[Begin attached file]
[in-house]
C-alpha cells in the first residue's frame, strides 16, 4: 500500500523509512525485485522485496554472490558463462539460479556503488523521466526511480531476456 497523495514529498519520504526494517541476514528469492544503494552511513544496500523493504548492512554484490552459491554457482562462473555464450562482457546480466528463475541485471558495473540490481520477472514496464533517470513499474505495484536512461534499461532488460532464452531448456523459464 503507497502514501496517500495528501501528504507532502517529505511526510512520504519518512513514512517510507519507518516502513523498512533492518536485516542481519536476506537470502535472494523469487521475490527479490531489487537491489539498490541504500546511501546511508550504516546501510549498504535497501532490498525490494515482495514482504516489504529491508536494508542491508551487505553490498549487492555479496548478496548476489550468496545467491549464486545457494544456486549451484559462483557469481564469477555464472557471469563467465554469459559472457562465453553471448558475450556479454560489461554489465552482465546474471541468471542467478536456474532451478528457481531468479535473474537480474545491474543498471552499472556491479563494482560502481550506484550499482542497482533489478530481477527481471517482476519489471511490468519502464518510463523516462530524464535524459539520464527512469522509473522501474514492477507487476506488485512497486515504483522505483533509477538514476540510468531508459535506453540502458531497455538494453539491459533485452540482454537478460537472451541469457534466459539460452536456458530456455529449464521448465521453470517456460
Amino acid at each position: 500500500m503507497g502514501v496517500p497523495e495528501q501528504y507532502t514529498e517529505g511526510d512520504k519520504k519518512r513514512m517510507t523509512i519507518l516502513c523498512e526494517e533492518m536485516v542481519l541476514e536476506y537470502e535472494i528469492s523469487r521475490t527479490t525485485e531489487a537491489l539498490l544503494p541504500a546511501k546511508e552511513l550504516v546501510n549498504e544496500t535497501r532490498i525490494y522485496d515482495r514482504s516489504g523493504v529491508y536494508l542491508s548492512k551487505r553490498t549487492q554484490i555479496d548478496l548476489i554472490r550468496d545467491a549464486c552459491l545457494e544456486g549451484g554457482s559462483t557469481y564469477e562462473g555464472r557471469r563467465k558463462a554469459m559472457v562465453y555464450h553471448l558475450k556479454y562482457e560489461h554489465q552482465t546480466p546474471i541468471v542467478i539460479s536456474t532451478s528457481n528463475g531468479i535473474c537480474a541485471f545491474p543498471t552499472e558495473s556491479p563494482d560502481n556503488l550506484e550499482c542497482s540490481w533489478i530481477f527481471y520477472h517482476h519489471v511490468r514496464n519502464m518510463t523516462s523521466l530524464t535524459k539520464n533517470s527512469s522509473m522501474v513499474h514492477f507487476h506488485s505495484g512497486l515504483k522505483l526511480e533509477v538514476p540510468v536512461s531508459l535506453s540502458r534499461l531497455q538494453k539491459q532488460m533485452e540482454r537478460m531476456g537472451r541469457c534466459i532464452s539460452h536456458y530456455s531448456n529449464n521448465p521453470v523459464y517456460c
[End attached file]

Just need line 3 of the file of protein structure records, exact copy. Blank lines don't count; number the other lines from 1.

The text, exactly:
Amino acid at each position: 500500500m503507497g502514501v496517500p497523495e495528501q501528504y507532502t514529498e517529505g511526510d512520504k519520504k519518512r513514512m517510507t523509512i519507518l516502513c523498512e526494517e533492518m536485516v542481519l541476514e536476506y537470502e535472494i528469492s523469487r521475490t527479490t525485485e531489487a537491489l539498490l544503494p541504500a546511501k546511508e552511513l550504516v546501510n549498504e544496500t535497501r532490498i525490494y522485496d515482495r514482504s516489504g523493504v529491508y536494508l542491508s548492512k551487505r553490498t549487492q554484490i555479496d548478496l548476489i554472490r550468496d545467491a549464486c552459491l545457494e544456486g549451484g554457482s559462483t557469481y564469477e562462473g555464472r557471469r563467465k558463462a554469459m559472457v562465453y555464450h553471448l558475450k556479454y562482457e560489461h554489465q552482465t546480466p546474471i541468471v542467478i539460479s536456474t532451478s528457481n528463475g531468479i535473474c537480474a541485471f545491474p543498471t552499472e558495473s556491479p563494482d560502481n556503488l550506484e550499482c542497482s540490481w533489478i530481477f527481471y520477472h517482476h519489471v511490468r514496464n519502464m518510463t523516462s523521466l530524464t535524459k539520464n533517470s527512469s522509473m522501474v513499474h514492477f507487476h506488485s505495484g512497486l515504483k522505483l526511480e533509477v538514476p540510468v536512461s531508459l535506453s540502458r534499461l531497455q538494453k539491459q532488460m533485452e540482454r537478460m531476456g537472451r541469457c534466459i532464452s539460452h536456458y530456455s531448456n529449464n521448465p521453470v523459464y517456460c